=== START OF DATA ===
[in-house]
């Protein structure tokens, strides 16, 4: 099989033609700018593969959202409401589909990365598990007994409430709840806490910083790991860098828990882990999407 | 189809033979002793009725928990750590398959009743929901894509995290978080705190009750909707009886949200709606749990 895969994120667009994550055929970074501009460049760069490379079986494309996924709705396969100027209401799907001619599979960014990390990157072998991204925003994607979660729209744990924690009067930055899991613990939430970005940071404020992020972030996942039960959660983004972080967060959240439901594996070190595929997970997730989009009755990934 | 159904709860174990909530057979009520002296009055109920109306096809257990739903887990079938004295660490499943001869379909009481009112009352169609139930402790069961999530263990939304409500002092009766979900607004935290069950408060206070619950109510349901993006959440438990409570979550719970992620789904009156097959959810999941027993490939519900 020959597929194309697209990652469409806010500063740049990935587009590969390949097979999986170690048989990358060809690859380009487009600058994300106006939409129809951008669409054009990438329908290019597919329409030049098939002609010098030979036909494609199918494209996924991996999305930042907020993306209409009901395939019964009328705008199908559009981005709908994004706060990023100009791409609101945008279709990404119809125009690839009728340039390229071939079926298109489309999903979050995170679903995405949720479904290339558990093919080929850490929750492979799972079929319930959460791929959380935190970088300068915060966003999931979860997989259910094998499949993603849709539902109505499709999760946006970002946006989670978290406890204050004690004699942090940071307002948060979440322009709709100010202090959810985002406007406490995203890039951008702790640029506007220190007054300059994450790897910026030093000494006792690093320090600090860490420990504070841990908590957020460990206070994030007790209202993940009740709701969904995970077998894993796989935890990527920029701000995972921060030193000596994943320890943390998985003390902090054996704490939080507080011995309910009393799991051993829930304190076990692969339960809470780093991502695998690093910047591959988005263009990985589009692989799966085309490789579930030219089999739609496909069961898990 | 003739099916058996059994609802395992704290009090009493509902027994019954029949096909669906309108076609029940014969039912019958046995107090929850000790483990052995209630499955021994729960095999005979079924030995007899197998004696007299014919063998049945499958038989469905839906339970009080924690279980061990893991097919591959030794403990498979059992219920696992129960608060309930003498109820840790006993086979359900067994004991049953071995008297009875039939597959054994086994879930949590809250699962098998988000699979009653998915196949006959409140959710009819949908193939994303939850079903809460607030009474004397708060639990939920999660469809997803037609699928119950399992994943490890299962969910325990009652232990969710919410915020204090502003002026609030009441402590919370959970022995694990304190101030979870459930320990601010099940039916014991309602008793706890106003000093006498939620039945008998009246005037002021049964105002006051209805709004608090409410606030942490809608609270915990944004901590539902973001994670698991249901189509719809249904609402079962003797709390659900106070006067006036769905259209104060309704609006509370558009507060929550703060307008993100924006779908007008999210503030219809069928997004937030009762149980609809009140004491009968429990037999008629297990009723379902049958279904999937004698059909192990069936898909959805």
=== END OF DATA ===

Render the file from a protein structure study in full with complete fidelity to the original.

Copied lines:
[in-house]
């Protein structure tokens, strides 16, 4: 099989033609700018593969959202409401589909990365598990007994409430709840806490910083790991860098828990882990999407 | 189809033979002793009725928990750590398959009743929901894509995290978080705190009750909707009886949200709606749990 895969994120667009994550055929970074501009460049760069490379079986494309996924709705396969100027209401799907001619599979960014990390990157072998991204925003994607979660729209744990924690009067930055899991613990939430970005940071404020992020972030996942039960959660983004972080967060959240439901594996070190595929997970997730989009009755990934 | 159904709860174990909530057979009520002296009055109920109306096809257990739903887990079938004295660490499943001869379909009481009112009352169609139930402790069961999530263990939304409500002092009766979900607004935290069950408060206070619950109510349901993006959440438990409570979550719970992620789904009156097959959810999941027993490939519900 020959597929194309697209990652469409806010500063740049990935587009590969390949097979999986170690048989990358060809690859380009487009600058994300106006939409129809951008669409054009990438329908290019597919329409030049098939002609010098030979036909494609199918494209996924991996999305930042907020993306209409009901395939019964009328705008199908559009981005709908994004706060990023100009791409609101945008279709990404119809125009690839009728340039390229071939079926298109489309999903979050995170679903995405949720479904290339558990093919080929850490929750492979799972079929319930959460791929959380935190970088300068915060966003999931979860997989259910094998499949993603849709539902109505499709999760946006970002946006989670978290406890204050004690004699942090940071307002948060979440322009709709100010202090959810985002406007406490995203890039951008702790640029506007220190007054300059994450790897910026030093000494006792690093320090600090860490420990504070841990908590957020460990206070994030007790209202993940009740709701969904995970077998894993796989935890990527920029701000995972921060030193000596994943320890943390998985003390902090054996704490939080507080011995309910009393799991051993829930304190076990692969339960809470780093991502695998690093910047591959988005263009990985589009692989799966085309490789579930030219089999739609496909069961898990 | 003739099916058996059994609802395992704290009090009493509902027994019954029949096909669906309108076609029940014969039912019958046995107090929850000790483990052995209630499955021994729960095999005979079924030995007899197998004696007299014919063998049945499958038989469905839906339970009080924690279980061990893991097919591959030794403990498979059992219920696992129960608060309930003498109820840790006993086979359900067994004991049953071995008297009875039939597959054994086994879930949590809250699962098998988000699979009653998915196949006959409140959710009819949908193939994303939850079903809460607030009474004397708060639990939920999660469809997803037609699928119950399992994943490890299962969910325990009652232990969710919410915020204090502003002026609030009441402590919370959970022995694990304190101030979870459930320990601010099940039916014991309602008793706890106003000093006498939620039945008998009246005037002021049964105002006051209805709004608090409410606030942490809608609270915990944004901590539902973001994670698991249901189509719809249904609402079962003797709390659900106070006067006036769905259209104060309704609006509370558009507060929550703060307008993100924006779908007008999210503030219809069928997004937030009762149980609809009140004491009968429990037999008629297990009723379902049958279904999937004698059909192990069936898909959805």